I wasn’t sure when the interval would be taken – not at “the play’s the thing” this time – so we continued with Rosencrantz and Guildenstern reporting to the king and queen on their lack of progress. Then there’s the setting up of the confrontation between Ophelia and Hamlet, and then the big one – “To be, or not to be”. OK, everyone wants to find their own way of doing it, but this choice just wasn’t that good. Hamlet uses the chalk again, and scrawls the question on the top of the left-hand ramp. I could see the writing this time, but that really didn’t improve things. He treated the first part of the speech like a pros and cons list, writing under “not to be” such things as “die”, “sleep”, “dream”; all this writing was done with his back to us and it felt more like an old-fashioned classroom talk than a vibrant dynamic speech about Hamlet’s internal philosophical wrestling. He recovered a bit with the latter part of the speech, but on the whole this was not a good version of this important section of the play.
The meeting with Ophelia was much better, with Ophelia being a little snappy again when she tells him “Rich gifts wax poor when givers prove unkind”. She’s also very upset at Hamlet’s ranting, sobbing and distraught and in need of a hug when her father and Claudius re-emerge. Polonius isn’t keen, and avoids her altogether. I wasn’t sure if Hamlet was aware of Polonius’s presence after “Where’s your father?” – it just wasn’t clear.
The advice to the players was fine, and with Claudius and Gertrude sitting on the left-hand ramp, the play got underway. The opening mime sequence was a very fresh take to my eyes. Two players brought on a wheelbarrow, placing it well up on the right-hand ramp, and they were wearing smocks. With some music and ‘effects’ – they used a watering can, I think – first one row of flowers stood up in the barrow, then the next, and finally the man sorts of leans down and rests his head on the flowers to have a kip. The woman leaves, and another chap comes on with the poison, and actually invites Claudius to come on stage and pour it into the sleeping man’s ear! It was all very jokey, and I could see why Claudius wouldn’t be too worried by it. In fact, it was entertaining enough that I wasn’t watching the court’s reactions at all. When the dumb show king dies, he literally kicked the bucket. Yes, literally! There was a bucket on the ramp, he stood up, staggered about a bit, then stopped to deliberately kick the bucket off the ramp, and then collapsed and died. It was very good fun.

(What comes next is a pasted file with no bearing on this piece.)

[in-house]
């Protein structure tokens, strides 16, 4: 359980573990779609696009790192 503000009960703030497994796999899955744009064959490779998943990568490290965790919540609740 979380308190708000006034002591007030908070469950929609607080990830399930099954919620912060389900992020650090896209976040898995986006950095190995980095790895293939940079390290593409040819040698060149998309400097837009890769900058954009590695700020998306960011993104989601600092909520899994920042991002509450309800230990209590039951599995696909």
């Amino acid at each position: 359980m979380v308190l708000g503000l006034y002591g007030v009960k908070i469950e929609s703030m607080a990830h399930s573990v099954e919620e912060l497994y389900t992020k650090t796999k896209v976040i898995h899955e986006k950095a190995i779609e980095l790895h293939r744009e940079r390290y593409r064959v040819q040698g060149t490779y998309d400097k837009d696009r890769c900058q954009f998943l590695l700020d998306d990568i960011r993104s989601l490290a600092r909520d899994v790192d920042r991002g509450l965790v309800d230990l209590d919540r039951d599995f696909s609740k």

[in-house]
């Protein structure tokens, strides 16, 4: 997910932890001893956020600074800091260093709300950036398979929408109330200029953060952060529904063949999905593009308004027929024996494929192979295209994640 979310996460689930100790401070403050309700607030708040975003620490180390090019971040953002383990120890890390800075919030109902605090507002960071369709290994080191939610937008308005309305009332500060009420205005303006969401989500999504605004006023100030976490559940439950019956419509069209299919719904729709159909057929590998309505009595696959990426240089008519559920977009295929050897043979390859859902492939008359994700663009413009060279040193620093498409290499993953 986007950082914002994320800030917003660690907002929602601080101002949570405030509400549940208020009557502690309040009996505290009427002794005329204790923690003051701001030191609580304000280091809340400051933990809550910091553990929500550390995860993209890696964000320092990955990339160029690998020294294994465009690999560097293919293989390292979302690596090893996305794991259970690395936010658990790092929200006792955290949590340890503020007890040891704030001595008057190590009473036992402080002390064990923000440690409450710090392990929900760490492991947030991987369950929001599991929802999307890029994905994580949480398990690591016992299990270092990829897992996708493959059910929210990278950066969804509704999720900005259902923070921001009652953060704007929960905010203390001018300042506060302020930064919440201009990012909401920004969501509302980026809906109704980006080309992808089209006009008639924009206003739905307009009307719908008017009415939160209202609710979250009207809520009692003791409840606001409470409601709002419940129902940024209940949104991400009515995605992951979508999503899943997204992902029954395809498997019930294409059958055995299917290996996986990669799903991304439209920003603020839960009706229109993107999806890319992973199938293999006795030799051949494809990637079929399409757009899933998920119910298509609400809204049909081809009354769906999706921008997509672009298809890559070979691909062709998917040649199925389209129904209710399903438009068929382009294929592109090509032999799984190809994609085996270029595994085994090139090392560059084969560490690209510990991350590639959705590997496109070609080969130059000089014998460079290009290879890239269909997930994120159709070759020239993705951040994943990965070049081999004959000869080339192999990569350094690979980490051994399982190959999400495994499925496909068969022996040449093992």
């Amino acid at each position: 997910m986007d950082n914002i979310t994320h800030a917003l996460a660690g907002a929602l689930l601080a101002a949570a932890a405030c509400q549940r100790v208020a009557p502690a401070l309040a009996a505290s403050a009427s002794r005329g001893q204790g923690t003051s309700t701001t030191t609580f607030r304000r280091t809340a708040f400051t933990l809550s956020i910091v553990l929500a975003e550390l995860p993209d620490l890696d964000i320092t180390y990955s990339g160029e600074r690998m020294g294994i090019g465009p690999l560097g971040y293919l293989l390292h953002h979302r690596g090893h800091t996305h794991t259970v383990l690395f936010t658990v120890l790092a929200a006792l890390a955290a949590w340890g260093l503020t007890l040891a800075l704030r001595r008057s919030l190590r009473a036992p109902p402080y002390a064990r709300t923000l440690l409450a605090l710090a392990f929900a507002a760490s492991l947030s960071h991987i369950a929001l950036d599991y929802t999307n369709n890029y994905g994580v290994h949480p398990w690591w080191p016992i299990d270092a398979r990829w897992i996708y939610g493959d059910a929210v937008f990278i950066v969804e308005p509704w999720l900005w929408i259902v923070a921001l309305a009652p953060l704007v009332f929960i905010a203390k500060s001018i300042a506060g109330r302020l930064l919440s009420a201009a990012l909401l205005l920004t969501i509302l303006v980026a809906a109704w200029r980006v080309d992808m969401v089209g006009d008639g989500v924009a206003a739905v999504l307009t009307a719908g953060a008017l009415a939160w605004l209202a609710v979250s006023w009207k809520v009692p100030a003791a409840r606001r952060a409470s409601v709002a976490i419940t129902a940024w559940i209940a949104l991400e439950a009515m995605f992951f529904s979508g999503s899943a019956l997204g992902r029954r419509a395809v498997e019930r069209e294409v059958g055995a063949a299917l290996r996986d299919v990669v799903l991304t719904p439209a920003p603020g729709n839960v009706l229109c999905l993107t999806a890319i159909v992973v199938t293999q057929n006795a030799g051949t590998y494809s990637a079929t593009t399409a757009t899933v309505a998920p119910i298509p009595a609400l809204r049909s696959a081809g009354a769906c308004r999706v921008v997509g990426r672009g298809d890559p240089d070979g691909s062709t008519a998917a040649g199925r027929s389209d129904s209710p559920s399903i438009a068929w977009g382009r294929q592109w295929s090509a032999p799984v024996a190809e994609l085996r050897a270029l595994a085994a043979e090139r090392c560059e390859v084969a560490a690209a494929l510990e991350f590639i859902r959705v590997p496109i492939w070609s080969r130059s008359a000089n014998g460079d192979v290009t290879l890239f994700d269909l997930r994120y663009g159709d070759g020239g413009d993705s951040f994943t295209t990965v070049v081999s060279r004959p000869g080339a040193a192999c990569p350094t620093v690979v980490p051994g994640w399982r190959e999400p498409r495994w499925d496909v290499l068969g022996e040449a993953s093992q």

For the second part, the players did a lovely version of Brief Encounter. The loving couple were Celia Johnson and Trevor Howard to a T, including the little fur stole she wore and the clipped accents, which sounded strange with Shakespeare’s dialogue, but the reference was worth it. When the poisoning happened, Claudius reacted strongly and stalked off, calling for a light. The rest of the scene was pretty standard, and then the interval.
The second half started with the short scene between Claudius and first Rosencrantz and Guildenstern, and then Polonius, followed by the attempted reconciliation with heaven. Fine Time Fontayne, as Claudius, gave one of the best performances today, and this speech was particularly well done, leaving him sitting on the front ramp in the appearance of prayer when Hamlet arrives on the scene. Standing close behind Claudius, he’s ready to strike, but has second thoughts. It’s one of those odd things; why should he think that Claudius would go to heaven when he’s committed murder? And a brother’s murder at that? The belief that forgiveness is always available for repentance must have been very strong for the doubts to stand any sort of chance in Hamlet’s mind. Anyway, we want the rest of the play, so fortunately Hamlet decides against taking this perfect opportunity, and heads off to his mother’s room. Claudius is then free to tell us how ineffective his efforts have been, and also leaves the stage.